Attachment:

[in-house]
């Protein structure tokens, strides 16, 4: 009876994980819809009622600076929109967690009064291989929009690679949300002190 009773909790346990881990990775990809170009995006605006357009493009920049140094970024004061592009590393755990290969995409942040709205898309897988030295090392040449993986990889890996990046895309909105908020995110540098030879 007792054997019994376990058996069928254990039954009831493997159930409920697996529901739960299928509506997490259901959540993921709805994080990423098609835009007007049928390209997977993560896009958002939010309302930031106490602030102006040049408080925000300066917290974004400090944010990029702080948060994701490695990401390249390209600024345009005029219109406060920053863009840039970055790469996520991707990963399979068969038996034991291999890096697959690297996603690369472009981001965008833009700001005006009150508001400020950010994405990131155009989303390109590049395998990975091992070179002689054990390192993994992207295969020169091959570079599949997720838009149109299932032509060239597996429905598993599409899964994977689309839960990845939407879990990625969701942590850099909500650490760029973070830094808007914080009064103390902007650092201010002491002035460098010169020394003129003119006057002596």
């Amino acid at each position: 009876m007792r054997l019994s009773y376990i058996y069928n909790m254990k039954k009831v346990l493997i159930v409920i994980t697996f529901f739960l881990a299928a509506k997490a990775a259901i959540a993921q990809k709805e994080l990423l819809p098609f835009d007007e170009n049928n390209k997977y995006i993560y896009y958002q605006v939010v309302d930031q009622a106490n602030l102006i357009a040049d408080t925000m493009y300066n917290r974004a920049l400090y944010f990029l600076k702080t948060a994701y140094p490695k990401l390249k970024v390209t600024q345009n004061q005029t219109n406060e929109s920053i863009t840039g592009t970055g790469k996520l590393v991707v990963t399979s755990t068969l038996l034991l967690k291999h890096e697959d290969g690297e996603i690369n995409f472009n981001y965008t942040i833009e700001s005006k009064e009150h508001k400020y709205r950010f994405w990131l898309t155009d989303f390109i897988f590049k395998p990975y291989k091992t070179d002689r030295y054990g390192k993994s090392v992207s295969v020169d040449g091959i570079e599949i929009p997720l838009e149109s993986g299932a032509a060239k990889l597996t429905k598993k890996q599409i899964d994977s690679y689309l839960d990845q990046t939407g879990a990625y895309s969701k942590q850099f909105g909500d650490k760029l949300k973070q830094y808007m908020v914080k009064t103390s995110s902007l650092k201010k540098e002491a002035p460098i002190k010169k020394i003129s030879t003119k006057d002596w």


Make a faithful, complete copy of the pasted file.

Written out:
[in-house]
């Protein structure tokens, strides 16, 4: 009876994980819809009622600076929109967690009064291989929009690679949300002190 009773909790346990881990990775990809170009995006605006357009493009920049140094970024004061592009590393755990290969995409942040709205898309897988030295090392040449993986990889890996990046895309909105908020995110540098030879 007792054997019994376990058996069928254990039954009831493997159930409920697996529901739960299928509506997490259901959540993921709805994080990423098609835009007007049928390209997977993560896009958002939010309302930031106490602030102006040049408080925000300066917290974004400090944010990029702080948060994701490695990401390249390209600024345009005029219109406060920053863009840039970055790469996520991707990963399979068969038996034991291999890096697959690297996603690369472009981001965008833009700001005006009150508001400020950010994405990131155009989303390109590049395998990975091992070179002689054990390192993994992207295969020169091959570079599949997720838009149109299932032509060239597996429905598993599409899964994977689309839960990845939407879990990625969701942590850099909500650490760029973070830094808007914080009064103390902007650092201010002491002035460098010169020394003129003119006057002596």
């Amino acid at each position: 009876m007792r054997l019994s009773y376990i058996y069928n909790m254990k039954k009831v346990l493997i159930v409920i994980t697996f529901f739960l881990a299928a509506k997490a990775a259901i959540a993921q990809k709805e994080l990423l819809p098609f835009d007007e170009n049928n390209k997977y995006i993560y896009y958002q605006v939010v309302d930031q009622a106490n602030l102006i357009a040049d408080t925000m493009y300066n917290r974004a920049l400090y944010f990029l600076k702080t948060a994701y140094p490695k990401l390249k970024v390209t600024q345009n004061q005029t219109n406060e929109s920053i863009t840039g592009t970055g790469k996520l590393v991707v990963t399979s755990t068969l038996l034991l967690k291999h890096e697959d290969g690297e996603i690369n995409f472009n981001y965008t942040i833009e700001s005006k009064e009150h508001k400020y709205r950010f994405w990131l898309t155009d989303f390109i897988f590049k395998p990975y291989k091992t070179d002689r030295y054990g390192k993994s090392v992207s295969v020169d040449g091959i570079e599949i929009p997720l838009e149109s993986g299932a032509a060239k990889l597996t429905k598993k890996q599409i899964d994977s690679y689309l839960d990845q990046t939407g879990a990625y895309s969701k942590q850099f909105g909500d650490k760029l949300k973070q830094y808007m908020v914080k009064t103390s995110s902007l650092k201010k540098e002491a002035p460098i002190k010169k020394i003129s030879t003119k006057d002596w």